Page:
Be Curious! / Kitchen Science / Science

Growing Crystals: Kitchen Science 101

My time in the kitchen is generally relegated to two things: grabbing a snack, or passing through it to get from one room to the next. But this simple “kitchen science” experiment meant little more than boiling up some water to cook up some crystals, and I’ve gotta say — it was fun (and easy)!

BADGE WORK UPDATE: SCIENCE SLEUTH

Scouts are asked to grow crystals using Epsom salts, but a quick scan of the web shows a lot of recipes out there for kitchen crystals. I tried my hand at a few, and the results ranged from failure to surprise to sweet success. It was a simple but precise reminder that the right pairing of disparate elements want to connect and grow, chemistry is kind of magical, and life wants to emerge from the slush of things.

This planet is so cool, and you get to see it all through a plain old drinking glass.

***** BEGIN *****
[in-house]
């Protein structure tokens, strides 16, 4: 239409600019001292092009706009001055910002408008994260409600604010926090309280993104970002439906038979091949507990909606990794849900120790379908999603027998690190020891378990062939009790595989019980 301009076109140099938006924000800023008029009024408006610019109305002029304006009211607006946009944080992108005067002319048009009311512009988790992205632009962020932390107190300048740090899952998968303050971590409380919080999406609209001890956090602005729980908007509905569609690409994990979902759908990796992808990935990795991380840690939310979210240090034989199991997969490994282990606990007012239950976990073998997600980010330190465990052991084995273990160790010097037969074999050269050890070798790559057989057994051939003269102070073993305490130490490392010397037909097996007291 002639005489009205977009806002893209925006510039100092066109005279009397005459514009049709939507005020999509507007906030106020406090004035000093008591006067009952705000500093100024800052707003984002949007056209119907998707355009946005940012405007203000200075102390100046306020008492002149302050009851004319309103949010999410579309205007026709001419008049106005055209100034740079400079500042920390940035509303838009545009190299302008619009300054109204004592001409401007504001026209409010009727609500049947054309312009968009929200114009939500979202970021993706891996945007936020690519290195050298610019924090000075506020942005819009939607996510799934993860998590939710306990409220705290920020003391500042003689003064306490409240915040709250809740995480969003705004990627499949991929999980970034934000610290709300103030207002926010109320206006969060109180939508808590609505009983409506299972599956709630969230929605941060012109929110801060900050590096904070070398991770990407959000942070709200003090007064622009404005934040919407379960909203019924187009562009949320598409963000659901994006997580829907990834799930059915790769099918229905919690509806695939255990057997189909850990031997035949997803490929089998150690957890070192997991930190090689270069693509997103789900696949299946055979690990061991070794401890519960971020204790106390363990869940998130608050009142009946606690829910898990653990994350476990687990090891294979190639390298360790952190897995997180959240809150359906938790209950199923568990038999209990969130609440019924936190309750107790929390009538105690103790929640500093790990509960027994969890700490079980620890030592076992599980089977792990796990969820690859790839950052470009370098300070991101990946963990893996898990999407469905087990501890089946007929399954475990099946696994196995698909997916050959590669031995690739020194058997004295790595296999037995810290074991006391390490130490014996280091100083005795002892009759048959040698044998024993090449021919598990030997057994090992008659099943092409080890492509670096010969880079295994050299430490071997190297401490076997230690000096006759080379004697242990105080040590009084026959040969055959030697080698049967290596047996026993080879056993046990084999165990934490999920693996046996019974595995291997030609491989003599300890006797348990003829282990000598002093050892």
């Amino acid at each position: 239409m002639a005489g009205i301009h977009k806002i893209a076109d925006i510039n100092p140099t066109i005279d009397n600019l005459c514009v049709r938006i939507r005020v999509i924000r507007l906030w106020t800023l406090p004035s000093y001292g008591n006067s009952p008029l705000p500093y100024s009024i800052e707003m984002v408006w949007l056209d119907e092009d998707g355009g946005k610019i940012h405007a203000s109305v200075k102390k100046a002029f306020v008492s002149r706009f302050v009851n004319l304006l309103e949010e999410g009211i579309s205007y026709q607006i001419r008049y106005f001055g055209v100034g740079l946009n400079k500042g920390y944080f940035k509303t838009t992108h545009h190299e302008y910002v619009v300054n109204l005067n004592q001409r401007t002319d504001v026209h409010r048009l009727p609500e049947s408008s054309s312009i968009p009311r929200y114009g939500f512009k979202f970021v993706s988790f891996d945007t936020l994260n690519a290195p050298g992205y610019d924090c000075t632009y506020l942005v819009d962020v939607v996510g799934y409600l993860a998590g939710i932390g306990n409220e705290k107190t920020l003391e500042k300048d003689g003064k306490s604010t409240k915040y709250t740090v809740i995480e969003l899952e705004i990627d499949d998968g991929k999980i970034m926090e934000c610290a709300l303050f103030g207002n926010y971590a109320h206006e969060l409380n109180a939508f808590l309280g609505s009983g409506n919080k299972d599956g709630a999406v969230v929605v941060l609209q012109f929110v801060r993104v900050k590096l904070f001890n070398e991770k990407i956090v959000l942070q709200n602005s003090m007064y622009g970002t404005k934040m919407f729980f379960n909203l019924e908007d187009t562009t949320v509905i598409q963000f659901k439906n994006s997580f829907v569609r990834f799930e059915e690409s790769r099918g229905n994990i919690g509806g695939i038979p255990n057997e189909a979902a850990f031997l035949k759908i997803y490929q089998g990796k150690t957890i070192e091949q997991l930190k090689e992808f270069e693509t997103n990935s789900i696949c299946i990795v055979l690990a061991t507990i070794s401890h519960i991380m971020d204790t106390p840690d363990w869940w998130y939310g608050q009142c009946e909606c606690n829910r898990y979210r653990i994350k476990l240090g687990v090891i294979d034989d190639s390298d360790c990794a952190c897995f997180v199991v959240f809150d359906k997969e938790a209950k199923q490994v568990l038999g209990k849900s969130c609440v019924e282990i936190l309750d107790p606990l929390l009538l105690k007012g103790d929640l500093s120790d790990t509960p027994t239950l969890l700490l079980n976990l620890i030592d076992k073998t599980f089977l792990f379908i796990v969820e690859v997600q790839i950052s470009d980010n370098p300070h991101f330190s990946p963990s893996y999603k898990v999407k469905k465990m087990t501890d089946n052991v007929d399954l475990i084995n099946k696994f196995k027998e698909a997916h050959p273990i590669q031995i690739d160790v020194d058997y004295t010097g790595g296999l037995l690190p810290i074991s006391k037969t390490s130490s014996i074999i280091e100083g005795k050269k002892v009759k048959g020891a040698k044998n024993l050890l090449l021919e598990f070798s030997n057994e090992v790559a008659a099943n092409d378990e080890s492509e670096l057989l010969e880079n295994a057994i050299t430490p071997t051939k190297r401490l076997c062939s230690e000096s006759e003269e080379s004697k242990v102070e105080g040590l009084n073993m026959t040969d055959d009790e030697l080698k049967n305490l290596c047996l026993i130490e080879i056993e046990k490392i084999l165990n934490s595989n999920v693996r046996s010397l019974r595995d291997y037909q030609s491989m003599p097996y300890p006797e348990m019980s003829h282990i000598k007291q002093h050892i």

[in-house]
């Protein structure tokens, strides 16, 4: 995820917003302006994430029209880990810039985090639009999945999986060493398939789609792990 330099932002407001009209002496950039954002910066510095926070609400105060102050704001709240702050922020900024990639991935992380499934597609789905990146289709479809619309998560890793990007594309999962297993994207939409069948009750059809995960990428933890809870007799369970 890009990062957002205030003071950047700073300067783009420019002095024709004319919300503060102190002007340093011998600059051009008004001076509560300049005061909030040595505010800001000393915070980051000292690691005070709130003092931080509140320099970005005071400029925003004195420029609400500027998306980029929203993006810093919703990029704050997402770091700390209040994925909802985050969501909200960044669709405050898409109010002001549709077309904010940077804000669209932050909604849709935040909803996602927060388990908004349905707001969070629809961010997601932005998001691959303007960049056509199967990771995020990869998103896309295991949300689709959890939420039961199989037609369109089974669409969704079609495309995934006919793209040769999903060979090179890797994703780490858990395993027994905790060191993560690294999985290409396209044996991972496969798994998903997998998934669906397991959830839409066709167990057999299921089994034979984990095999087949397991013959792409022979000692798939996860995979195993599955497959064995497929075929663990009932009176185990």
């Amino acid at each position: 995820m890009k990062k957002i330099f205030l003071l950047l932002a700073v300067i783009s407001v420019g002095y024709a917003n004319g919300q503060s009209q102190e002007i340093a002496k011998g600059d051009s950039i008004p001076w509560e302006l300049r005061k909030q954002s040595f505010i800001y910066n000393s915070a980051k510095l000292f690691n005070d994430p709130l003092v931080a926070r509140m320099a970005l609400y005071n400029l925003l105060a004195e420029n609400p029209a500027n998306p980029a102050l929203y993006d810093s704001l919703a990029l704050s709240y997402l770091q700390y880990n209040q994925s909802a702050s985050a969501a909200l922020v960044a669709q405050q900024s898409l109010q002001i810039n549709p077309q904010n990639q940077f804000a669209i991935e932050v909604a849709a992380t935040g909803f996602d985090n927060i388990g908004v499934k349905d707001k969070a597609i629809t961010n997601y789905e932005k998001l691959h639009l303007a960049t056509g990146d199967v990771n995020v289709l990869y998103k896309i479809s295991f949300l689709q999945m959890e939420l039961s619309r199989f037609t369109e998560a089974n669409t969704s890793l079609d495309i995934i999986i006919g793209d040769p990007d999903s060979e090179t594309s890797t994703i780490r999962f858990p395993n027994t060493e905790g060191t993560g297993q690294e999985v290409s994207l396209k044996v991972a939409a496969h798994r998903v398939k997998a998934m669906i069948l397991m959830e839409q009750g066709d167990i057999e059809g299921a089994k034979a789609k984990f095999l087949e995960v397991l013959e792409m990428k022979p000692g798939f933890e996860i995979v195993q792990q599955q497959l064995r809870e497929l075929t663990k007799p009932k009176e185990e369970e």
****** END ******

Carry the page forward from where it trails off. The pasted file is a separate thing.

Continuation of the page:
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3 thoughts on “Growing Crystals: Kitchen Science 101

  1. That is so cool!!

    You have jogged a forgotten memory in me… (no, not that you use to love rock candy… the old Catonsville candy store is a found memory never lost) but that I tried making crystals years ago with the girls, too. I seem to remember that honey gave us our best results. But you most definitely exceeded anything we produced.

    Now I want to try the brown sugar, and the sponge thing too. :0)

    • Wow — I didn’t encounter any “recipes” for honey, but of course it makes sense. It’s a supersaturated sugar (more sugar than can be dissolved) which is the same principle behind the recipes (“stir in sugar/salt until no more can be dissolved). Let me know if you have good luck with this one!

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